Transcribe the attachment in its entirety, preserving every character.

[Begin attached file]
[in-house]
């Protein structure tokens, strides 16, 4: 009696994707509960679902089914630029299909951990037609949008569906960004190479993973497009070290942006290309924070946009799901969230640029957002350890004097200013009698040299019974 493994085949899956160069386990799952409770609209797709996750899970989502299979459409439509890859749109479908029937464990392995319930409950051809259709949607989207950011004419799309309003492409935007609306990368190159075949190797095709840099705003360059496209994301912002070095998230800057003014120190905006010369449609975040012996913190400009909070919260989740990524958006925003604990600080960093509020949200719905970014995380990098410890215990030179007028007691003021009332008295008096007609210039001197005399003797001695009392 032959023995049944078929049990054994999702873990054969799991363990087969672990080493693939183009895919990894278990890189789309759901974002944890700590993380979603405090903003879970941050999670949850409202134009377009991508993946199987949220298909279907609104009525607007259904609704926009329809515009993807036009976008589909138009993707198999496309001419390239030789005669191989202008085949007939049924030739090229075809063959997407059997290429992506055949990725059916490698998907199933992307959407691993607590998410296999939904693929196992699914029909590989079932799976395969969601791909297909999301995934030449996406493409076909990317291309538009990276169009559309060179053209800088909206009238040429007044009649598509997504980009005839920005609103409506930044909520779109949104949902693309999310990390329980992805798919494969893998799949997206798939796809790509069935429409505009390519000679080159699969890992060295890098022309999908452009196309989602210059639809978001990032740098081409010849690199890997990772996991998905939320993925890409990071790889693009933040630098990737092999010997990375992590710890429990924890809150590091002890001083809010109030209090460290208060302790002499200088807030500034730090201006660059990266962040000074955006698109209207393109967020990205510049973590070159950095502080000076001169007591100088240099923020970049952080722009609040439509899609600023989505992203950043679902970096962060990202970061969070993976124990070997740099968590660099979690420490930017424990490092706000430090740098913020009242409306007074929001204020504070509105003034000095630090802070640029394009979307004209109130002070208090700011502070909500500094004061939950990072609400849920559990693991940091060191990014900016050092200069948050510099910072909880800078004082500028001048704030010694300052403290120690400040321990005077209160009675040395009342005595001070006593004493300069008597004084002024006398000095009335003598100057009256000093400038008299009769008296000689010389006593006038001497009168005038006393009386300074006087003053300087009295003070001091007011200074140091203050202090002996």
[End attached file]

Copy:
[in-house]
């Protein structure tokens, strides 16, 4: 009696994707509960679902089914630029299909951990037609949008569906960004190479993973497009070290942006290309924070946009799901969230640029957002350890004097200013009698040299019974 493994085949899956160069386990799952409770609209797709996750899970989502299979459409439509890859749109479908029937464990392995319930409950051809259709949607989207950011004419799309309003492409935007609306990368190159075949190797095709840099705003360059496209994301912002070095998230800057003014120190905006010369449609975040012996913190400009909070919260989740990524958006925003604990600080960093509020949200719905970014995380990098410890215990030179007028007691003021009332008295008096007609210039001197005399003797001695009392 032959023995049944078929049990054994999702873990054969799991363990087969672990080493693939183009895919990894278990890189789309759901974002944890700590993380979603405090903003879970941050999670949850409202134009377009991508993946199987949220298909279907609104009525607007259904609704926009329809515009993807036009976008589909138009993707198999496309001419390239030789005669191989202008085949007939049924030739090229075809063959997407059997290429992506055949990725059916490698998907199933992307959407691993607590998410296999939904693929196992699914029909590989079932799976395969969601791909297909999301995934030449996406493409076909990317291309538009990276169009559309060179053209800088909206009238040429007044009649598509997504980009005839920005609103409506930044909520779109949104949902693309999310990390329980992805798919494969893998799949997206798939796809790509069935429409505009390519000679080159699969890992060295890098022309999908452009196309989602210059639809978001990032740098081409010849690199890997990772996991998905939320993925890409990071790889693009933040630098990737092999010997990375992590710890429990924890809150590091002890001083809010109030209090460290208060302790002499200088807030500034730090201006660059990266962040000074955006698109209207393109967020990205510049973590070159950095502080000076001169007591100088240099923020970049952080722009609040439509899609600023989505992203950043679902970096962060990202970061969070993976124990070997740099968590660099979690420490930017424990490092706000430090740098913020009242409306007074929001204020504070509105003034000095630090802070640029394009979307004209109130002070208090700011502070909500500094004061939950990072609400849920559990693991940091060191990014900016050092200069948050510099910072909880800078004082500028001048704030010694300052403290120690400040321990005077209160009675040395009342005595001070006593004493300069008597004084002024006398000095009335003598100057009256000093400038008299009769008296000689010389006593006038001497009168005038006393009386300074006087003053300087009295003070001091007011200074140091203050202090002996």